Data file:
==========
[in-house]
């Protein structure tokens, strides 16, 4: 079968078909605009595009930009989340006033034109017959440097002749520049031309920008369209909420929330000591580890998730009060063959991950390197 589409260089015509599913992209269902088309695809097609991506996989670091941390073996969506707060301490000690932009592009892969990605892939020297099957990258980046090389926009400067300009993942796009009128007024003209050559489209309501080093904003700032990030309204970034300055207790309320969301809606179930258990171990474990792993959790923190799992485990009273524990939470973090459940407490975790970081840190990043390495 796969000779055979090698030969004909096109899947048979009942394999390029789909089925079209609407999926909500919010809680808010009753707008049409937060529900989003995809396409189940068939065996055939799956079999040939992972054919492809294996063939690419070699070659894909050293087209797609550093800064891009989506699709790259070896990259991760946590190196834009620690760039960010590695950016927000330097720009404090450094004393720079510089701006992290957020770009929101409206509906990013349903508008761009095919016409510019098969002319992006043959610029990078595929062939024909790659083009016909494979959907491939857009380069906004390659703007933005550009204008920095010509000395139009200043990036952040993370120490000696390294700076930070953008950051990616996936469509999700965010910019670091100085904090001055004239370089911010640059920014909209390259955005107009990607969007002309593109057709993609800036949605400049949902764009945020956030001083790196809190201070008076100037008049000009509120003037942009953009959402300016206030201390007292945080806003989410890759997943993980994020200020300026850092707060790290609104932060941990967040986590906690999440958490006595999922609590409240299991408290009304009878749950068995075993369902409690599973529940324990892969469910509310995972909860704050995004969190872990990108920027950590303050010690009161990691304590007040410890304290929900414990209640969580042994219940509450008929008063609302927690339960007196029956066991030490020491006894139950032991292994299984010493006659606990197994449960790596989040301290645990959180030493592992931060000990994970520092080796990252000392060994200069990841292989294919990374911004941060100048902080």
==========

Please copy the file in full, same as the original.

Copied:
[in-house]
């Protein structure tokens, strides 16, 4: 079968078909605009595009930009989340006033034109017959440097002749520049031309920008369209909420929330000591580890998730009060063959991950390197 589409260089015509599913992209269902088309695809097609991506996989670091941390073996969506707060301490000690932009592009892969990605892939020297099957990258980046090389926009400067300009993942796009009128007024003209050559489209309501080093904003700032990030309204970034300055207790309320969301809606179930258990171990474990792993959790923190799992485990009273524990939470973090459940407490975790970081840190990043390495 796969000779055979090698030969004909096109899947048979009942394999390029789909089925079209609407999926909500919010809680808010009753707008049409937060529900989003995809396409189940068939065996055939799956079999040939992972054919492809294996063939690419070699070659894909050293087209797609550093800064891009989506699709790259070896990259991760946590190196834009620690760039960010590695950016927000330097720009404090450094004393720079510089701006992290957020770009929101409206509906990013349903508008761009095919016409510019098969002319992006043959610029990078595929062939024909790659083009016909494979959907491939857009380069906004390659703007933005550009204008920095010509000395139009200043990036952040993370120490000696390294700076930070953008950051990616996936469509999700965010910019670091100085904090001055004239370089911010640059920014909209390259955005107009990607969007002309593109057709993609800036949605400049949902764009945020956030001083790196809190201070008076100037008049000009509120003037942009953009959402300016206030201390007292945080806003989410890759997943993980994020200020300026850092707060790290609104932060941990967040986590906690999440958490006595999922609590409240299991408290009304009878749950068995075993369902409690599973529940324990892969469910509310995972909860704050995004969190872990990108920027950590303050010690009161990691304590007040410890304290929900414990209640969580042994219940509450008929008063609302927690339960007196029956066991030490020491006894139950032991292994299984010493006659606990197994449960790596989040301290645990959180030493592992931060000990994970520092080796990252000392060994200069990841292989294919990374911004941060100048902080």